Spinninglizzy's Weblog

Falling down the slippery fibre slope

Winter Knits

Each time I post, I vow to keep up the momentum to publish more often. Well, it’s been a year since the last post, so I suppose I need to revise my goals.  The only weaving I’ve managed since last year has been on small Weave-Its/Weavettes, but because I felt the cold in my bones most keenly this past winter, most of my free time turned towards knitting as a means of keeping warm. I started this post with the best of intentions after finishing the bulk of my winter knits, but as winter meandered through spring, and time trudged through the burning heat of summer into these crisp cool precursors to fall, I’m finally finding time to present the labours of last winter.

This is A Better Bucket hat by Amy Swenson:


I think the yarn was Manos del Uruguay, but for the life of me, I can’t remember or find the tag — or my notes!

I often take my son to park days with friends, but my cold fingers needed some help if I wanted to knit. Chilly Podster Mitts were the answer!


Executed in variegated Patons Classic Wool, I knit these tightly to be more hard-wearing and warmer. I love the convertible thumb. I had to finesse the pattern so the mittens would fit my hands better, and found I enjoyed the process of playing with numbers and gauge to arrive at the perfect alteration. I learned enough knitting the first mitten to alter my second mitten more easily.

Then I was inspired to tackle a larger project, a cardigan. Only once before had I knit a sweater, a raglan pattern, for my son. (That was four years ago; it didn’t fit correctly, and was worn twice only, as a costume!) Of course, I couldn’t do something simple like find a pattern in English. The only pattern I wanted to try was Huldan Takki, written in Finnish. (At the time, there was not an English translation available.) I don’t know a single word in Finnish, but Google Translate helped me to make a start on guessing the pattern in English. To complicate things further, I changed nearly every pattern specification:  using dk instead of fingering weight yarn, drastically changing the cast-on and increase numbers, knitting top-down instead of bottom-up, and eliminating striping patterns. Two different colours of yarn had to be used, as I worried I would not have enough yardage. The yarn was six skeins of Cascade Yarns 220 in Australian Nights and one skein of Cascade Yarns 220 Quattro in Plum Crazy. I made several false starts before settling into the knitting, but still had to re-knit the first sleeve five times! The second sleeve did not match the first, and I had to acknowledge that all my copious note-taking was to no avail, as I had difficulty in deciphering my code even in the instances when I did not fail to lose the precious pages. But, I learned so much about knitting to fit myself!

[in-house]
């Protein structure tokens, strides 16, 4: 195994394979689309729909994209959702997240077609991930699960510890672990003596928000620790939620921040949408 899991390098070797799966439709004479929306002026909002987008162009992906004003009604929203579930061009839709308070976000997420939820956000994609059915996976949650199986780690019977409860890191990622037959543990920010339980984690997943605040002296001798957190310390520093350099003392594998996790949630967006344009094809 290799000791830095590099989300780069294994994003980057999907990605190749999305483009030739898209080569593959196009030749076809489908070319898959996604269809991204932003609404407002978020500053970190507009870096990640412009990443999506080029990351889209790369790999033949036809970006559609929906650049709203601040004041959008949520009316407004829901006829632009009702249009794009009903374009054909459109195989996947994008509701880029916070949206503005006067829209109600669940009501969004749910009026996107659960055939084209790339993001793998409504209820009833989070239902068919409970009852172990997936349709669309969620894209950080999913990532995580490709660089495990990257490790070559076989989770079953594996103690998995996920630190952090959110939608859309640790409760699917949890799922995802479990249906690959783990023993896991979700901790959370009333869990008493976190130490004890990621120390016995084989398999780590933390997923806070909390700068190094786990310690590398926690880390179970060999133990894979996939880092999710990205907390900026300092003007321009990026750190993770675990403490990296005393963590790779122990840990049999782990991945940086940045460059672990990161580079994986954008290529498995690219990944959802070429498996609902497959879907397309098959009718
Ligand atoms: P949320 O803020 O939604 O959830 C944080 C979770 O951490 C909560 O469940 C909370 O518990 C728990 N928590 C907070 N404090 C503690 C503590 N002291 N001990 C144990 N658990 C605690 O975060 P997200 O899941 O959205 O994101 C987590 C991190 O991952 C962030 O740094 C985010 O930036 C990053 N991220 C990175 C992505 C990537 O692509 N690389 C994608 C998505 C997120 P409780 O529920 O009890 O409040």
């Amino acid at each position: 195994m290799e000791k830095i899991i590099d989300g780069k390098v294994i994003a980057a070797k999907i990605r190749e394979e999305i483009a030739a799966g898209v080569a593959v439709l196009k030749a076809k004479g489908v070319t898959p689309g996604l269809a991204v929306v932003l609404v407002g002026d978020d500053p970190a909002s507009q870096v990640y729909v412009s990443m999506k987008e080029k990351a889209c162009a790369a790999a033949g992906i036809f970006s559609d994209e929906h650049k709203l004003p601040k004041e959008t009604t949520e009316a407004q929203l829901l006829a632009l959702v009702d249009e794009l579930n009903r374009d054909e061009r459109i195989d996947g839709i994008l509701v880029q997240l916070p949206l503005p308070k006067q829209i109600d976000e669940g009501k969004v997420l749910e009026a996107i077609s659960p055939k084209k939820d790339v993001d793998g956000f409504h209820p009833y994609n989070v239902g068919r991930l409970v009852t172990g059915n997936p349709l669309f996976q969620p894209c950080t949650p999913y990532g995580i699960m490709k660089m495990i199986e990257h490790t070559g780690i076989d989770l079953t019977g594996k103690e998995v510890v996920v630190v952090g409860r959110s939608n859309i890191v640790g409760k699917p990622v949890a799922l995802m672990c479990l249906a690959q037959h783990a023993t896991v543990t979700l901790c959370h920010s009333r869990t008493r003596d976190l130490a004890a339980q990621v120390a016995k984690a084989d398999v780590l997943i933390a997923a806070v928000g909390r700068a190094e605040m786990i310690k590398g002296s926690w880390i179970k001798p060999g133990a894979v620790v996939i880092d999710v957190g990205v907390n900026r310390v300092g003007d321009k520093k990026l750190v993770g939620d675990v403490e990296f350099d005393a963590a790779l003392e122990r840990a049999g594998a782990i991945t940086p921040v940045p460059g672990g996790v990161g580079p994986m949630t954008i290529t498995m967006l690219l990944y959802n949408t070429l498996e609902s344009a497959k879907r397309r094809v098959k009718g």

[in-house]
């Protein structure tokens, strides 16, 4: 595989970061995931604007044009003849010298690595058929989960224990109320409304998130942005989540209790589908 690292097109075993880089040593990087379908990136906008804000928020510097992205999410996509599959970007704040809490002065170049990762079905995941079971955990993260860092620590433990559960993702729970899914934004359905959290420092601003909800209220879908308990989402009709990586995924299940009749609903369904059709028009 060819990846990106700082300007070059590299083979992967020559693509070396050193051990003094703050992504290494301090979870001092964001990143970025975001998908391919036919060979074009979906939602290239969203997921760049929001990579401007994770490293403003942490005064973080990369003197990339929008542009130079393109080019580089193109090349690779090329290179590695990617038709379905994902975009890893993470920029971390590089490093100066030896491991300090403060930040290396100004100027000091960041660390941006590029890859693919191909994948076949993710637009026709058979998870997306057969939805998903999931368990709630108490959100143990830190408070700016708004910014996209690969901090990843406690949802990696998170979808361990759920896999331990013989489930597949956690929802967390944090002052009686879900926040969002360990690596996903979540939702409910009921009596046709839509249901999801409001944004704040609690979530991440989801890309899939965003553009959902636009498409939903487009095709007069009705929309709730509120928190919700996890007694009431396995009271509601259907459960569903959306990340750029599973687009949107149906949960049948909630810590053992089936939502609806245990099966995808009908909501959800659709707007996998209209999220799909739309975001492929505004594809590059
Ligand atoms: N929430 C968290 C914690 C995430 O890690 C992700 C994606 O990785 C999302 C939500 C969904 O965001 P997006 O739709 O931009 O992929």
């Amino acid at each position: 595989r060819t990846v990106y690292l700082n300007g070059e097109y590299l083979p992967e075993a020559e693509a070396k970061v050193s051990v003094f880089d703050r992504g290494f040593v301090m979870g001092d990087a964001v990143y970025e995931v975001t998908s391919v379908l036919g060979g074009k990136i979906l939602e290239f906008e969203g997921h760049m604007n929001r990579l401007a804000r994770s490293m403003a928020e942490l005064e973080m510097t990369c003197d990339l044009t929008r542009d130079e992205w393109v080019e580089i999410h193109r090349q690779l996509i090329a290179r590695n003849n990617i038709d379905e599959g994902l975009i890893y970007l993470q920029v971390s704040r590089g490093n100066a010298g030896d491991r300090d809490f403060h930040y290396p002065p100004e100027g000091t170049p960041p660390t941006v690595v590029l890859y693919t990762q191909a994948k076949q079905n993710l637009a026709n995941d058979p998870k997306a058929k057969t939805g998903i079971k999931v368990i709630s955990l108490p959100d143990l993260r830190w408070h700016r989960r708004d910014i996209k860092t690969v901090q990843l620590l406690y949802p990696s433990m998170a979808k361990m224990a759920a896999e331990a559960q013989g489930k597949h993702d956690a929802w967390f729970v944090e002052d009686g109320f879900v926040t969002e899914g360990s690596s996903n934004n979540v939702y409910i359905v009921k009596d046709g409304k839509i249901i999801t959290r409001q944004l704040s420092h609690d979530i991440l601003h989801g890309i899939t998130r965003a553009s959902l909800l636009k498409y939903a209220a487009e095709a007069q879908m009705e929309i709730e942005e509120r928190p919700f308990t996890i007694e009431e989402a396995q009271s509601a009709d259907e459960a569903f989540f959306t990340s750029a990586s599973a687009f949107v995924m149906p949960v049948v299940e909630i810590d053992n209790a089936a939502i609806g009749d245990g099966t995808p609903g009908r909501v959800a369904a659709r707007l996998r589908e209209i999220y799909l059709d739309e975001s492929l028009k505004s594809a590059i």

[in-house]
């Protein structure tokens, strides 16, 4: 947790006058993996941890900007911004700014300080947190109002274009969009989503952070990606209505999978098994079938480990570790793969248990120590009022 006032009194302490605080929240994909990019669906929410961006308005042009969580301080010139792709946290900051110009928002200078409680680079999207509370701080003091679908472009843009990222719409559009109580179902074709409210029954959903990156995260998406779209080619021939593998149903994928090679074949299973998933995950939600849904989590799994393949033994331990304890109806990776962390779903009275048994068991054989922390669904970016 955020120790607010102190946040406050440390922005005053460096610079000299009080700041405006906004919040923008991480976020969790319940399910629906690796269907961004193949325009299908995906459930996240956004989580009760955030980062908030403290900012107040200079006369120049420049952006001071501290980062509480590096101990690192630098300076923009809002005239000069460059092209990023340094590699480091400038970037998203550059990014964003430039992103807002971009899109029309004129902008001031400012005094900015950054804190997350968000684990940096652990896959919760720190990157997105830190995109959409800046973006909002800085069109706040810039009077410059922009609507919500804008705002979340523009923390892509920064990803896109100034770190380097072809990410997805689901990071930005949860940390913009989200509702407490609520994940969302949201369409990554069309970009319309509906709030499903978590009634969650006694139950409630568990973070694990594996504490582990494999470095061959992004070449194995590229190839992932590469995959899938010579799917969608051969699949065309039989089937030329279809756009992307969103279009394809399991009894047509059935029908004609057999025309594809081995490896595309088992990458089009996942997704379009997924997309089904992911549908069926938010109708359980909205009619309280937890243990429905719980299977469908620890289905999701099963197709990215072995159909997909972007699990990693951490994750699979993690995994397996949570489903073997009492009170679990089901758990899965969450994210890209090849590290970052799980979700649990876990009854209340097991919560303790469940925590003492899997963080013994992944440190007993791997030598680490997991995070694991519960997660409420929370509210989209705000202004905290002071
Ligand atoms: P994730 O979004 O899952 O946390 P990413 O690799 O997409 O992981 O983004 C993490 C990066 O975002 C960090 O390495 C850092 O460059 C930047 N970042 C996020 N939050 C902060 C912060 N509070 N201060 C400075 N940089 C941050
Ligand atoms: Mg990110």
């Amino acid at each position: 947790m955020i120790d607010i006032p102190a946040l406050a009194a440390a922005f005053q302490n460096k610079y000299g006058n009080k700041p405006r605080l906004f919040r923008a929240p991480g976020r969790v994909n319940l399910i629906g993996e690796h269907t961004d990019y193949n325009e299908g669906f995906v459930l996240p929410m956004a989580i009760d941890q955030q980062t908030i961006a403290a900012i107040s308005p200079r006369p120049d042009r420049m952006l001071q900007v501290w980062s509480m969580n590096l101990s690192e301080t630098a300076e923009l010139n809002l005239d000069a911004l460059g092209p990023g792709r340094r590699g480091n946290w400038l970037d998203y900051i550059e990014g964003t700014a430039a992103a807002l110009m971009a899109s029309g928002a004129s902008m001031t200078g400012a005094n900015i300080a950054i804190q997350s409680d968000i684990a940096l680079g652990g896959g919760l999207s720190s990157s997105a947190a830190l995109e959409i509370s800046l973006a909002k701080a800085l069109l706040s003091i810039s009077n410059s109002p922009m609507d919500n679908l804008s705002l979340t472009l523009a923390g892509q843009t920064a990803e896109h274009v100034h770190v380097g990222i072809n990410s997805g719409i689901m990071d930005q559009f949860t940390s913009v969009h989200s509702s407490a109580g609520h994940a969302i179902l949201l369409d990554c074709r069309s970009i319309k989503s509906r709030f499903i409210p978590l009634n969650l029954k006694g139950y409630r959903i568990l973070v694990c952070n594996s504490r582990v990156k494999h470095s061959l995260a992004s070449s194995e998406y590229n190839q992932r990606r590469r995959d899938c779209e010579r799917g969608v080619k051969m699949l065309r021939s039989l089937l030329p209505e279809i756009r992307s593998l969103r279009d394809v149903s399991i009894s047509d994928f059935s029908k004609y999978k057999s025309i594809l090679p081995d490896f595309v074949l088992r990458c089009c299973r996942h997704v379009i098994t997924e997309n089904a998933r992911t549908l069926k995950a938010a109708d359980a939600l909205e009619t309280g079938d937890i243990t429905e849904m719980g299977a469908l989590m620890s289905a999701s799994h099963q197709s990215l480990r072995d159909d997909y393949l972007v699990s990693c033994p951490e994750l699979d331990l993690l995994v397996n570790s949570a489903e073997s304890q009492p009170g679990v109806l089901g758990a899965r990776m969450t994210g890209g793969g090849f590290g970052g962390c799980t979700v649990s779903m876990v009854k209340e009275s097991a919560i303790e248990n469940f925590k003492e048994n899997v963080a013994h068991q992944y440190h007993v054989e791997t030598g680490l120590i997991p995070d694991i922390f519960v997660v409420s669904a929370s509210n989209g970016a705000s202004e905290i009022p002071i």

After finishing, I wore it twice, but found the boatneck top to be too loose for my taste. I asked for help on Ravelry, and there seems to be no escape from ripping out the neck to re-knit again. Fortunately, I do have an extra skein of Australian Nights, so this will help, but the revision will not be a straightforward task, as I had knit it top down, and it will take some work to re-knit it going up. I’m not experienced enough to know exactly the changes that are needed to fit it more closely to my neck, and I frankly cannot make sense of my notes. It’s too daunting a task for me to face just yet, so I’ve put the project aside to await an infusion of courage.


I found I’m happiest when I don’t have too many projects going at once, and I truly enjoy finishing one before starting another. There is a kind of joy in the discipline of following through, and in that period of sweet anticipation of the next, when the end of a project is nigh.

After Huldan Takki, I wanted an easy, mindless knit, which I found in Red Heart’s Endless Circle Vest. I used twelve skeins of some clearance Tesoro yarn I bought long ago from Jo-Ann Fabrics; it’s mysteriously labelled simply 100% wool. It’s actually luxuriously soft, dense, and springy, for being unknown wool. The pattern is both elegant and simple, and would make a wonderful project for a beginner. To alleviate the uniformity of the green, I knit the circular part carrying a strand of colourful novelty yarn (Lion Brand Trellis, in Stained Glass).





I used up all but a few yards of the mint yarn, although I have almost a full skein of the novelty yarn left. I succumbed to the temptation of using as much of the yarn as possible, since I didn’t want to have any extra left over. However, I should have stopped sooner, as the sweater is a little too large and bulky on me. When I eventually wash the sweater, I plan to full it to shrink it a tad. The neat thing about this sweater is that my hands are completely free, and I can complete messy chores like dishwashing in stylish warmth, without the worry of dirtying the sweater.

I’m finished with warm woolen knits for the time being. I look forward to being fashionably warm next winter!


27 August 2013 - Posted by | Knitting | , , , , , , ,

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